On the other hand, I've yet to visit any gym in this country (and I've visited a lot) that don't allow you to bring in a piece of rope.
  3. Convenience: You can loop a piece of rope around any object. Dumbbells, plates, barbells, and pull-up bars are the most obvious choices. But you can also loop it through the accessory clip on any cable stack. Now you're left with a huge number of movements that can be enhanced – and that's just at the gym.

    But maybe even more beneficial is the fact that you can loop the rope around any object at home. The handle on a paint can, a bucket handle, small chairs, a tree branch, your mother-in-law – the options are endless! With a simple piece of rope you can turn your homestead into a strength and conditioning mecca.
  4. Loading Progression: One of the kettlebell's biggest limitations that I encounter is excessive jumps in loading.

Let's say I wanted my client to do a one-arm overhead kettlebell press for 12 reps, with the last rep being near failure. A 70-pound kettlebell might be too light, and an 88-pound kettlebell might be too heavy. Sure, I could throw a bunch of Platemates on the side of the kettlebell, but that becomes a pain in the ass – and expensive. And I know you can purchase a kettlebell handle that allows you to attach plates to it, but refer to points #1-3.

With the rope, you're only limited by the number of dumbbells or plates at your disposal. You could loop the rope around a 70-pound dumbbell for one workout, and then progress to a 75-pound dumbbell. The same holds true with plates. Loop the rope through two 25-pound plates for one workout; and add a 2.5-pound plate for the next workout. Since most people have a sufficient supply of both dumbbells and plates, smaller increments in loading become a more viable option with a rope.

How To Do It

Now that I've mentioned what I consider the advantages of the rope over kettlebells, let me show you how to get started.

Buy a Rope: As I mentioned, you can go to any hardware store and find 3/4" rope. Purchase 10' of it. (That's not to say that you can't buy a longer piece and use it for more movements, but 10' is sufficient for the exercises I'm about to show you.)

Burn or Tape the Ends: Burn each end of the rope so it doesn't fray. The other option – if you're a pyrophobic – is to wrap some strong tape around the ends to keep the strands from separating.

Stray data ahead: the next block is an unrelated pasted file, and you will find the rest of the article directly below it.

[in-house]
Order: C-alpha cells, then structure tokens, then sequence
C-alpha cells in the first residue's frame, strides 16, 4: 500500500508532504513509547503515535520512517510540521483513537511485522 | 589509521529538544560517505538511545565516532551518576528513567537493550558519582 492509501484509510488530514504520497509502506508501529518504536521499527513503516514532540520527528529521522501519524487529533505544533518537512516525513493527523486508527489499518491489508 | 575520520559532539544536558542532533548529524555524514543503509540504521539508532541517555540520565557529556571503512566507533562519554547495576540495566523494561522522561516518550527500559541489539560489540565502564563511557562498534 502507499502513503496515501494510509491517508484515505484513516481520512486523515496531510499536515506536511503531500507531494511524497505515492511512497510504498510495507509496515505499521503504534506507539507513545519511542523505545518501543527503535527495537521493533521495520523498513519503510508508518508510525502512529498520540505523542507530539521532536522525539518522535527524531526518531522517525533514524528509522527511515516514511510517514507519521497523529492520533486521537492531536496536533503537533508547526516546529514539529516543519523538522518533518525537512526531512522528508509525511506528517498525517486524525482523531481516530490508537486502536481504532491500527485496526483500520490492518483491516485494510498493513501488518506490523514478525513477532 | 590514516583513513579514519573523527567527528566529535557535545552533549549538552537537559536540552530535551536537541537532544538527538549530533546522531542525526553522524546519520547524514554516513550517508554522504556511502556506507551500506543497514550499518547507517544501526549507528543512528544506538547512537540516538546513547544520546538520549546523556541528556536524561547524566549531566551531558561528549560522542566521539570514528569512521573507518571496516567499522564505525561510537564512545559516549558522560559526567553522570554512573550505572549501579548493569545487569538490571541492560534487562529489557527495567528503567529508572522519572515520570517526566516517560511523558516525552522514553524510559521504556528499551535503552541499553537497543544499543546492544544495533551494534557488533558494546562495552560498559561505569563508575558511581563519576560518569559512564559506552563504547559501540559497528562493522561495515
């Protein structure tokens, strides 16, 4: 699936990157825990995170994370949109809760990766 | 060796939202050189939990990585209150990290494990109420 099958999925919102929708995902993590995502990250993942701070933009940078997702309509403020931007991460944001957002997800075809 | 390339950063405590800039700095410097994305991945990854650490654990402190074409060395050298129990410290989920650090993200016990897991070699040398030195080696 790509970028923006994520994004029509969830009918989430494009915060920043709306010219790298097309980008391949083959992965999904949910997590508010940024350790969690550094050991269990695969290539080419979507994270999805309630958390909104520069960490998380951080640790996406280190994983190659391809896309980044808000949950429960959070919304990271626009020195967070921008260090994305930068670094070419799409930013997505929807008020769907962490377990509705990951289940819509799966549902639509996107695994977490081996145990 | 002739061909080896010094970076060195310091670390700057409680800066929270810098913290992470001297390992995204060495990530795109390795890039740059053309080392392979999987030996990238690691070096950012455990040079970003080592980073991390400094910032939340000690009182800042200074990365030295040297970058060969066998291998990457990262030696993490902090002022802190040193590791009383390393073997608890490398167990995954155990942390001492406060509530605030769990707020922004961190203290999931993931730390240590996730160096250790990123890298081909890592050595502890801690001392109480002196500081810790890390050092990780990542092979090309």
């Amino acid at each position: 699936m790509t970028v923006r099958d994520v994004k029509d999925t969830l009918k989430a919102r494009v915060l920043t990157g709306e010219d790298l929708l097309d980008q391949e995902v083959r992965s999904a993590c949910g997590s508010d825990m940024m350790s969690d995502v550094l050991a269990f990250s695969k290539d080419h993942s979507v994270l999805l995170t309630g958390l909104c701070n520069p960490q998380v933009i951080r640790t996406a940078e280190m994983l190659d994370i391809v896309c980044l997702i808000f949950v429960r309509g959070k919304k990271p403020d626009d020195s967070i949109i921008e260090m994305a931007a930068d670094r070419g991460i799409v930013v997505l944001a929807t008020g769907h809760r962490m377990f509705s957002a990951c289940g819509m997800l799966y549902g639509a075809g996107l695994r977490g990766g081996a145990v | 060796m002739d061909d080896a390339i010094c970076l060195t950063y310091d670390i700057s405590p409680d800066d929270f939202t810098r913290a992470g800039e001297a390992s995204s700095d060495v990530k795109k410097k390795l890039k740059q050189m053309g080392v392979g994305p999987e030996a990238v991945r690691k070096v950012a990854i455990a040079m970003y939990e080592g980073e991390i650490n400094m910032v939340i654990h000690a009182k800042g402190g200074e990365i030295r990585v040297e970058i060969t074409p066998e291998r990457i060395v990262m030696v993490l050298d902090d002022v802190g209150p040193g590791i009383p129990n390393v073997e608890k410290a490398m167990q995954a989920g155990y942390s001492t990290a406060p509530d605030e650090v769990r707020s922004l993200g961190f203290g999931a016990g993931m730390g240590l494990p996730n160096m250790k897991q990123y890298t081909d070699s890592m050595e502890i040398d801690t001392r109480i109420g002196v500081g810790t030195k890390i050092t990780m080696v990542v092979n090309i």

Learn to Loop: Here's how you should loop the rope around a dumbbell or plate. Stand a dumbbell up on its end. Loop the center point of the rope around the dumbbell handle in one direction, and then loop it again around the handle in the other direction. This will keep the dumbbell from falling out of the rope during dynamic movements. Bunch up the four rope strands in your hand as if you were squeezing four pencils tightly together. Use the same technique with a hole in the plate.

The following video shows you how to loop the rope around a dumbbell. With plates, you'll loop the rope through the hole. With a barbell, you'll loop the rope around the center of the bar. Here's how it looks for a dumbbell:

Towel Schmowel

The most obvious question that pops up when I mention a rope is, "Won't a towel do the same thing?"

The problem with using a towel for these movements is that it can usually be compressed to such a small diameter that it becomes ineffective for fat grip training. If you can find a towel that's long enough, and can maintain a 3" gripping surface, by all means, use it. But I think you'll find the rope much more beneficial. If a rope wasn't more beneficial, I'd recommend a towel (since I've got no stock in either).

Rope Revolution Workouts

The Rope Revolution workouts revolve around circuits. You'll do the first exercise on one side (most exercises are single-limb), and then do the same on the other side. If you're weakest on your right side for a particular exercise, start with that side first. Without resting, move immediately to your left side. Then, you'll rest for the prescribed period before moving to the next exercise. This holds true with all the circuits.

I'm a huge fan of circuits, but I often neglect to write workouts based around them. Why? Because I'm frequently told by readers that it's tough to find open stations in crowded gyms. With these workouts, that won't be a problem. Virtually every exercise only requires a dumbbell and the rope. (The exception being pull-ups. You'll need a pull-up bar or similar apparatus for the exercise).

Workout 1

Circuits: 3

Reps Per Exercise: 8 (8 on each side for a total of 16)

Rest Between Different Exercises: 45s (A1, rest 45s, A2, rest 45s, A3, etc.)

Load: 9RM (a load you could lift for 9 reps before failure)

A1. Pullthrough Raise

Description: With a wide stance, pull the dumbbell up into a front raise while rising up on your toes.

A2. Bent Press

Description: Start with the dumbbell on the ground at your side. Curl it up and proceed into a bent press by pressing it overhead as you lean away.

A3. Bent-over Row

Description: Hold one arm behind your back and perform a bent-over row with your other arm.

A4. Overhead Squat